Ben Carson Removes Own Brain On Live TV While Discussing Trump, Racism

Post-Racial America

During a period of racial unrest, the person no one wants to hear from is Ben Carson, HUD secretary and the most embarrassing black man alive. CNN's Jake Tapper interviewed Carson Sunday, and the first question was about retired Gen. Colin Powell's accurate assessment of Donald Trump as a liar who's “dangerous for our democracy." Carson's response was a blatant lie.

CARSON: Well, I don't generally, as you've probably noticed, get into demonizing other people. I'd much rather talk about policies and solutions. I admire Gen. Powell and he's certainly entitled to his opinion and the way that he wants to conduct himself but I don't find it particularly useful to demonize people.

During his hilarious 2016 presidential campaign, Carson frequently bashed Barack Obama. He claimed the first black president wasn't “really black" because white people raised him, and it “was a stretch" to suggest Obama “identifies with the experience of black Americans." That was a gross personal attack on Obama's identity. It was wholly unrelated to policy, even stupidly, like when Carson said out loud, in public, to other people that “Obamacare was the worst thing to happen to the nation since slavery."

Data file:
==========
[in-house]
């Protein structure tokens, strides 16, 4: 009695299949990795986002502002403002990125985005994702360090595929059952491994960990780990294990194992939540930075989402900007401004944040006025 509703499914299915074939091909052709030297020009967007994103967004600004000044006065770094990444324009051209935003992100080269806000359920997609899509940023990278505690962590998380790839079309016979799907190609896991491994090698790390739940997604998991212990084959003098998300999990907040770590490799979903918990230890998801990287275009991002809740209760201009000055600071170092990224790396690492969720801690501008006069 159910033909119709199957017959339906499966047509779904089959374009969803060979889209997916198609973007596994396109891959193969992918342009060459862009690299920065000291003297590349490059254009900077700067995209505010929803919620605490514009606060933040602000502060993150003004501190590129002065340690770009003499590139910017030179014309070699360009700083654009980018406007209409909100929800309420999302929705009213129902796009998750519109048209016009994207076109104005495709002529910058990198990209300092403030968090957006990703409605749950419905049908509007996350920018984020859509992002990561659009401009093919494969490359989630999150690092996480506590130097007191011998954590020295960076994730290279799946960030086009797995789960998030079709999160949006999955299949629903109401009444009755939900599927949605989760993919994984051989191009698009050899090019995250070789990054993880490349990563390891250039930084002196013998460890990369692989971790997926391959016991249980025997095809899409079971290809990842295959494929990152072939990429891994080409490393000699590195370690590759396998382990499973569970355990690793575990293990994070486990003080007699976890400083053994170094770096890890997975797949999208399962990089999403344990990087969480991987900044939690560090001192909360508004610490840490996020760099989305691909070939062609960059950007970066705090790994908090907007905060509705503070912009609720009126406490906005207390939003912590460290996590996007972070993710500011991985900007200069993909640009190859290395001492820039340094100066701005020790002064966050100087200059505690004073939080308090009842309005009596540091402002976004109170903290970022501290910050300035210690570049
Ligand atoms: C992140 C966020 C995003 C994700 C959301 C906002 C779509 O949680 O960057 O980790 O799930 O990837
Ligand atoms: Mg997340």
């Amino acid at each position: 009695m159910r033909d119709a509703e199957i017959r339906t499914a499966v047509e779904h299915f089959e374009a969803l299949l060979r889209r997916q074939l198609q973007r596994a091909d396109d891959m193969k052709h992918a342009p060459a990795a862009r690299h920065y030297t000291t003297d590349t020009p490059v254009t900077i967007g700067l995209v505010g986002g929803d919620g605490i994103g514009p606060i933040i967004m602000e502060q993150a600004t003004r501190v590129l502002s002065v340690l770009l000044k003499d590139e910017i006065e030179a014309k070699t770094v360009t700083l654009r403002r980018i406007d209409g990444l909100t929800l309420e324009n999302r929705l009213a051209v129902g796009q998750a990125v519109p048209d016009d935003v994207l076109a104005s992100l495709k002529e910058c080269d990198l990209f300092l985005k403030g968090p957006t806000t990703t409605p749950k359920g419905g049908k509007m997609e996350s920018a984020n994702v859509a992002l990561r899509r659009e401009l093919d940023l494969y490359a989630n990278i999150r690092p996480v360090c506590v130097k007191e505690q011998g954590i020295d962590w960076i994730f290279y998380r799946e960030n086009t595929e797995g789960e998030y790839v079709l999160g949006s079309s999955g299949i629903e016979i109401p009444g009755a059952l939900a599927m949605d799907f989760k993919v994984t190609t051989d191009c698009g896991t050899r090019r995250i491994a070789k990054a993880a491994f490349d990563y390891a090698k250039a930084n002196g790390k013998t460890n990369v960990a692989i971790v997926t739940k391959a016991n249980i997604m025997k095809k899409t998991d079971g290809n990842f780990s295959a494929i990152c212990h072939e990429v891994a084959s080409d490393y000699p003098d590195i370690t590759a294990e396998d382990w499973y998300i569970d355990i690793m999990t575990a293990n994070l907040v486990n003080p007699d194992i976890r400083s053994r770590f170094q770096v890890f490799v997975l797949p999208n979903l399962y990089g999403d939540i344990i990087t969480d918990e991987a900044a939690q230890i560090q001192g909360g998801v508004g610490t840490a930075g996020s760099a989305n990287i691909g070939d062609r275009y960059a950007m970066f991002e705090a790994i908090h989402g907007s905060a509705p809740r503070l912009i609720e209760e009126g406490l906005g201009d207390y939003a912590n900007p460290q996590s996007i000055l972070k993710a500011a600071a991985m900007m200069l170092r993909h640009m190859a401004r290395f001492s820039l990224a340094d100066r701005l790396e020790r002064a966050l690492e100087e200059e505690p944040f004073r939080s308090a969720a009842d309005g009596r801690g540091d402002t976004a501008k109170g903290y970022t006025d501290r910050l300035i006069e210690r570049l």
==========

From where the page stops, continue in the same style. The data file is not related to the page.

But how about literal, actual, definitive "demonizing"? Here's what Carson said about Hillary Clinton.


Powell wasn't “demonizing" Trump. He just said true things about him. Serving under three Republican presidents, including George W. Bush, was about as far to the cliff's edge as Powell was willing to take his dignity and self-respect as a black man. Carson, meanwhile, is holding Trump's hand and going full Thelma and Louise with a scumbag president most black people loathe.

Tapper presses Ben Carson on Trump's retweet about George Floyd

Carson did call the police killing of George Floyd a “blatant and callous murder," which it was, and expressed pride in the actions of “peaceful protesters." That was a rare and brief moment of lucidity. He quickly moved on to claiming that Black Lives Matter activists aren't currently concerned "about young black men killed in the streets of Chicago." Black people do care about all forms of violence against us. It's conservatives who only ever mention Chicago as a counter-point to state-sanctioned violence. Al-Qaeda was not in a moral position after 9/11 to argue, “Look, we get you're upset about the towers, but what about all those school shootings? Fix that and then call us."